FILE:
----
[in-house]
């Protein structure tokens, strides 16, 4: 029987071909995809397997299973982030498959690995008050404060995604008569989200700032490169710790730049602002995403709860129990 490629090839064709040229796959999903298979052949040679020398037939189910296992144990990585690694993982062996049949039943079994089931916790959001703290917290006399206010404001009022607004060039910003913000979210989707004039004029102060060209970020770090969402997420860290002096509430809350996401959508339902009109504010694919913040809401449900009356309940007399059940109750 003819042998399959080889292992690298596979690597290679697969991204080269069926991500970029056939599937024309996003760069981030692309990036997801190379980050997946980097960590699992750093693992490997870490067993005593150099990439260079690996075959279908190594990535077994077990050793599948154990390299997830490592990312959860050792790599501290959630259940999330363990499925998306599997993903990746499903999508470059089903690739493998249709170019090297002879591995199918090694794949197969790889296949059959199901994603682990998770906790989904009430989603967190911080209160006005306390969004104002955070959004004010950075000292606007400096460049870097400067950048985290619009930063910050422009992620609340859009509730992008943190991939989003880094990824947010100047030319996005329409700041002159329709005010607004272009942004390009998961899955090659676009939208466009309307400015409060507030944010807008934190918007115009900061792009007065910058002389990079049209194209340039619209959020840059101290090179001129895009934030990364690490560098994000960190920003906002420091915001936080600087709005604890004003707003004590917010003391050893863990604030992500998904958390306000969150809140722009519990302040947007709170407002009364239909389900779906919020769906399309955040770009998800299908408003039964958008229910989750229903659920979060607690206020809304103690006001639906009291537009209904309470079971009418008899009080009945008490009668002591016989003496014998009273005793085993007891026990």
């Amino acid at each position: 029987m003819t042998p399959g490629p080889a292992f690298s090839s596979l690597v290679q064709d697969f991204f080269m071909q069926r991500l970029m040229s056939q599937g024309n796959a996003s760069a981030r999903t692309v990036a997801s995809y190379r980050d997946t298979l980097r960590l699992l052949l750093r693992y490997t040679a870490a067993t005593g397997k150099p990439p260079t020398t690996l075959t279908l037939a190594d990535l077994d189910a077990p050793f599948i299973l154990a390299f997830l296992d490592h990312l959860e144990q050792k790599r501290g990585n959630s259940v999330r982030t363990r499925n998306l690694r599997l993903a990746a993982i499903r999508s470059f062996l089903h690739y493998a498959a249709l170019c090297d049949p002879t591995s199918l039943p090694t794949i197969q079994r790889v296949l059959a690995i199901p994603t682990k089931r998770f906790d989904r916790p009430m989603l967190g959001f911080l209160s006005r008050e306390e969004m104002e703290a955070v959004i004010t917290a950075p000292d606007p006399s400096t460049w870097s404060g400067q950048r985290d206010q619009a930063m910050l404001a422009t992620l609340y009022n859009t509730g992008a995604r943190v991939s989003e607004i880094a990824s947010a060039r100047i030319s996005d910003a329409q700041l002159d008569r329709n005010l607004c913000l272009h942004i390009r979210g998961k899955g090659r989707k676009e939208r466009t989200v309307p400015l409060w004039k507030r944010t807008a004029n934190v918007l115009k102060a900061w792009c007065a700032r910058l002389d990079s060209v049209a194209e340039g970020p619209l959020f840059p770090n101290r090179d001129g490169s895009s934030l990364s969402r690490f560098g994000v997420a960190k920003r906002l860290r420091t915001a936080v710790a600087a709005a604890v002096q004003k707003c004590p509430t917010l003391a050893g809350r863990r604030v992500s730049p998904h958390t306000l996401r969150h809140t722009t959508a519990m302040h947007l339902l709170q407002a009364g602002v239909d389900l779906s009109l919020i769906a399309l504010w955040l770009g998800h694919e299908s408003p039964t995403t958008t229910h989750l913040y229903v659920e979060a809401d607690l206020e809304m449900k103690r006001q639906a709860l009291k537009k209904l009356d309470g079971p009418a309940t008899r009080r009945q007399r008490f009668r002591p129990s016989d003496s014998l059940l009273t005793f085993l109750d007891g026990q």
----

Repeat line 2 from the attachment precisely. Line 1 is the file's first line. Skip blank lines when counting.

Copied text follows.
């Protein structure tokens, strides 16, 4: 029987071909995809397997299973982030498959690995008050404060995604008569989200700032490169710790730049602002995403709860129990 490629090839064709040229796959999903298979052949040679020398037939189910296992144990990585690694993982062996049949039943079994089931916790959001703290917290006399206010404001009022607004060039910003913000979210989707004039004029102060060209970020770090969402997420860290002096509430809350996401959508339902009109504010694919913040809401449900009356309940007399059940109750 003819042998399959080889292992690298596979690597290679697969991204080269069926991500970029056939599937024309996003760069981030692309990036997801190379980050997946980097960590699992750093693992490997870490067993005593150099990439260079690996075959279908190594990535077994077990050793599948154990390299997830490592990312959860050792790599501290959630259940999330363990499925998306599997993903990746499903999508470059089903690739493998249709170019090297002879591995199918090694794949197969790889296949059959199901994603682990998770906790989904009430989603967190911080209160006005306390969004104002955070959004004010950075000292606007400096460049870097400067950048985290619009930063910050422009992620609340859009509730992008943190991939989003880094990824947010100047030319996005329409700041002159329709005010607004272009942004390009998961899955090659676009939208466009309307400015409060507030944010807008934190918007115009900061792009007065910058002389990079049209194209340039619209959020840059101290090179001129895009934030990364690490560098994000960190920003906002420091915001936080600087709005604890004003707003004590917010003391050893863990604030992500998904958390306000969150809140722009519990302040947007709170407002009364239909389900779906919020769906399309955040770009998800299908408003039964958008229910989750229903659920979060607690206020809304103690006001639906009291537009209904309470079971009418008899009080009945008490009668002591016989003496014998009273005793085993007891026990």